Originally posted on National Post | News:
Last Friday, a bizarre object fell from the skies above Vernon, B.C., and lodged itself in the trees on the edge of an elementary school field. When the dust settled, curious students found themselves gazing at the smashed remains of a Maverick, an experimental flying car resembling a miniature vintage roadster. Even stranger than its appearance, however, are the Maverick’s origins: Developed by Steve Saint, the son of an famed American Evangelical missionary who was killed by Ecuadorian tribesmen, the car was conceived in part as a high-tech way to conduct missionary work in some of the most remote corners of the world. This week, the Post’s Tristin Hopper spoke by phone to Ray Seibring, the Canadian pilot at the controls of the crashed Maverick.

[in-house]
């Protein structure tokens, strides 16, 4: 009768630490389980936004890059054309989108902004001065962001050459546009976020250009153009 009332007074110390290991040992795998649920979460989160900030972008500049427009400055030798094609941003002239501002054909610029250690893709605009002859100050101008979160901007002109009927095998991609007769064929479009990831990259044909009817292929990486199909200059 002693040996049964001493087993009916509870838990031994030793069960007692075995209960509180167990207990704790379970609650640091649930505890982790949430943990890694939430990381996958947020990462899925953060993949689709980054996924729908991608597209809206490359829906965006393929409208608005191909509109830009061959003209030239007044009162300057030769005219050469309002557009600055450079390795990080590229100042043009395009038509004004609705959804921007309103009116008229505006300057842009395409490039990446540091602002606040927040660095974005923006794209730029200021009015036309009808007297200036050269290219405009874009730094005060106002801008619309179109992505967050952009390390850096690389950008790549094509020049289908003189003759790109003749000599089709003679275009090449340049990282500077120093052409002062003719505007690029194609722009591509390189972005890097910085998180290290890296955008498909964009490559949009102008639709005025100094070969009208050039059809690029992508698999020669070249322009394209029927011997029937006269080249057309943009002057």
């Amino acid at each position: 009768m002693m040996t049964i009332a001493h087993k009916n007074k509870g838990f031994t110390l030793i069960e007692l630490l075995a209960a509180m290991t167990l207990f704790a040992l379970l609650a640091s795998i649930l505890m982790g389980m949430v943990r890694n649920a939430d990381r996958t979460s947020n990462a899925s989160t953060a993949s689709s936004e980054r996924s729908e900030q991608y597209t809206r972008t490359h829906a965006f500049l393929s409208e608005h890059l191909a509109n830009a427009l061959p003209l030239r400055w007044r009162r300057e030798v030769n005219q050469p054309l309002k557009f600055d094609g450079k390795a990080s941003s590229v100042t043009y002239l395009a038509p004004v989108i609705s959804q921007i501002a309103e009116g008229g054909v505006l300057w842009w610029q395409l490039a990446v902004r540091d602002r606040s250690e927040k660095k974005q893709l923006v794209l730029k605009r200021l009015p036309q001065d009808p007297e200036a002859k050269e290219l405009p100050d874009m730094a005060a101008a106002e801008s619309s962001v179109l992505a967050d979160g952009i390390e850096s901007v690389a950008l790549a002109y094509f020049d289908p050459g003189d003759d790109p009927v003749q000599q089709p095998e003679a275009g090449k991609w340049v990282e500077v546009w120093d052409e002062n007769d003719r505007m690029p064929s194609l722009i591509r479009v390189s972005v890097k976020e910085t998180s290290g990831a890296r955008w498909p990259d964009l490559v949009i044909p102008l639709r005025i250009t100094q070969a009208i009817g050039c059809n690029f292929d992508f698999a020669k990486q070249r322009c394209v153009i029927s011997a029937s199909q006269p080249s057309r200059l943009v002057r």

Q: You and a family member were taking the Maverick for a test flight at the time of the crash, which you both escaped with minor injuries. What happened to bring it down?
A: When we took off, the vehicle veered to the left and we actually flew for 10 or so minutes knowing that something was wrong and we’d better get the vehicle back down. It was the final turn to land when we went into a spiral. We used [emergency maneuvers] and power to get out of it and once we regained control of the vehicle, it was then a matter of choosing where to impact, and choosing a stand of trees rather than a school was the safer, smarter bet.